The U.S. Chamber of Commerce filed a coalition brief detailing the interests in further explaining legal and policy implications of permitting appeal of the District Court's order denying Wyndham's motion to dismiss in this data security enforcement suit. The Chamber argues that an appellate decision resolving Wyndham’s questions about the Federal Trade Commission’s general authority to regulate data security and the related question of the sufficiency of the Commission’s guidance about what constitutes commercially reasonable security measures, would provide much needed clarity. The brief points out that a FTC investigation would impose substantial costs, including costs related to the production of documents and information responsive to the Commission’s requests. With the greater certainty that an appellate decision would provide, businesses would be able to better allocate their scarce resources toward compliance with the complex regulatory regime governing data security. Continued uncertainty about whether the FTC has the authority to bring Section 5 data security enforcement actions imposes significant costs on businesses that are subject to an FTC investigation or that expend resources trying to define what practices the Commission considers to be “reasonable” and “appropriate".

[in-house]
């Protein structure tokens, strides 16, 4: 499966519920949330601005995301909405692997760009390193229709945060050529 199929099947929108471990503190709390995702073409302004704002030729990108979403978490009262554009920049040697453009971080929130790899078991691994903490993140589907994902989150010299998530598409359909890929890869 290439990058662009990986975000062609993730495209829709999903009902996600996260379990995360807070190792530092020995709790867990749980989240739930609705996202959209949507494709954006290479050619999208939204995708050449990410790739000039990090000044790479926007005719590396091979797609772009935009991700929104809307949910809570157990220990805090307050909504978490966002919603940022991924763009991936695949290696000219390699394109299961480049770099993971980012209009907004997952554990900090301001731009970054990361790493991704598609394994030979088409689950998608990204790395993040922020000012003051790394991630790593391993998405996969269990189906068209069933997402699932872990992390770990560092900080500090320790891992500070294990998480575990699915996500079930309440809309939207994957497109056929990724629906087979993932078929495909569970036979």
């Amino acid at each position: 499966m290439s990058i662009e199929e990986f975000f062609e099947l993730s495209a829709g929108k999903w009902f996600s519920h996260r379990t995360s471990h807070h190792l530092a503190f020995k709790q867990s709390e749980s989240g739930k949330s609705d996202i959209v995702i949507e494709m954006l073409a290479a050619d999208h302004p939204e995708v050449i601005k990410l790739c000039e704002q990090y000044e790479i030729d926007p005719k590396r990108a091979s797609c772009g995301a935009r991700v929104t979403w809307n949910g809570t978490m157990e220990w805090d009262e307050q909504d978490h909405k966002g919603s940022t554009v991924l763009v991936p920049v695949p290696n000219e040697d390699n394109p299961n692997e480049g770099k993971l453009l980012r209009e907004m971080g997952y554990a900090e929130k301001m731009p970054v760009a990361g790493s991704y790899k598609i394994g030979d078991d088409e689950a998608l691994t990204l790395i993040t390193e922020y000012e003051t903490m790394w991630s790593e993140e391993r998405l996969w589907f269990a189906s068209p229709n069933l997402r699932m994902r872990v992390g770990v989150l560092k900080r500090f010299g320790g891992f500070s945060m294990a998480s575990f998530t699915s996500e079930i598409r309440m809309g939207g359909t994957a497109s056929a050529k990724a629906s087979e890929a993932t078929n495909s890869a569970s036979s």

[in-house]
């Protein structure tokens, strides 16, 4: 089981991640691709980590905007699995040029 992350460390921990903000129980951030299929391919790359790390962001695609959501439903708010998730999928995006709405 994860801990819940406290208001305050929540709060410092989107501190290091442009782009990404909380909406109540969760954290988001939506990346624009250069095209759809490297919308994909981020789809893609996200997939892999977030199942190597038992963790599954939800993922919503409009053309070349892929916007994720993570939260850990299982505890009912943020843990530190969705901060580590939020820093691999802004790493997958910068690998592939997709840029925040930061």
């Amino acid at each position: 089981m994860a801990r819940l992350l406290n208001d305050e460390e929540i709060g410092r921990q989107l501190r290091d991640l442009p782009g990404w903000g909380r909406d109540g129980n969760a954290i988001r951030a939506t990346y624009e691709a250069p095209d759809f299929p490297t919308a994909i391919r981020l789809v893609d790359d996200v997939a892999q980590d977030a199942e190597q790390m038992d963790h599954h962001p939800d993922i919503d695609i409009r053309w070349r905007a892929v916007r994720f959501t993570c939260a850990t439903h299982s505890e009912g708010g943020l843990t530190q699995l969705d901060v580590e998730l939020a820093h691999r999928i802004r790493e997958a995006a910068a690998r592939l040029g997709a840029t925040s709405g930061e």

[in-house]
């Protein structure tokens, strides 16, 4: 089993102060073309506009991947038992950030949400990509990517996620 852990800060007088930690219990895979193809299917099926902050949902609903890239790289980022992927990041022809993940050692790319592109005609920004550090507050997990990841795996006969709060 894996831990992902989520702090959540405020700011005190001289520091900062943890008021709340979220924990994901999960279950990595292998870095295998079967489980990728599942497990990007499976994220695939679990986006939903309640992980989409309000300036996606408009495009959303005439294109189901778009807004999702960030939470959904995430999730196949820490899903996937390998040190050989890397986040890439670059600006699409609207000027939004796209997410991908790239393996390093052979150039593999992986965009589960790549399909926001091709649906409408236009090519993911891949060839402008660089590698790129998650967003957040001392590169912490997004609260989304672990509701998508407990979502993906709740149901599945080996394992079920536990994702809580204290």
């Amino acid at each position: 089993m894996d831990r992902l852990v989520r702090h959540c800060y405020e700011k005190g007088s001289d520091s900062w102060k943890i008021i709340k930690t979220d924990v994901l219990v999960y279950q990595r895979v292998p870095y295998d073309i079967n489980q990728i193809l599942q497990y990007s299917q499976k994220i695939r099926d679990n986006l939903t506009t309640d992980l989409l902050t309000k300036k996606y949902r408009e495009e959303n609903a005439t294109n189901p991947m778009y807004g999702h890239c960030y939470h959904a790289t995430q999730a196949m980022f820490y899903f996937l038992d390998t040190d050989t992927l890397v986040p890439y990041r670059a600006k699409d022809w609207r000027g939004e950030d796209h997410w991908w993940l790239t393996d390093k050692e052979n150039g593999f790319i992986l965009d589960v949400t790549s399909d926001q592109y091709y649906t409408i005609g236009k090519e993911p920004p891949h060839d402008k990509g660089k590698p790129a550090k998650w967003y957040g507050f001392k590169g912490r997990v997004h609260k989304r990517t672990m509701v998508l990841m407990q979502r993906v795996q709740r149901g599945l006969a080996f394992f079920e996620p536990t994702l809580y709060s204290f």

This brief was filed jointly with the American Hotel & Lodging Association and the National Federation of Independent Business.
Catherine E. Stetson and Sean Marota of Hogan Lovells US LLP represented the U.S. Chamber of Commerce as co-counsel to the U.S. Chamber Litigation Center.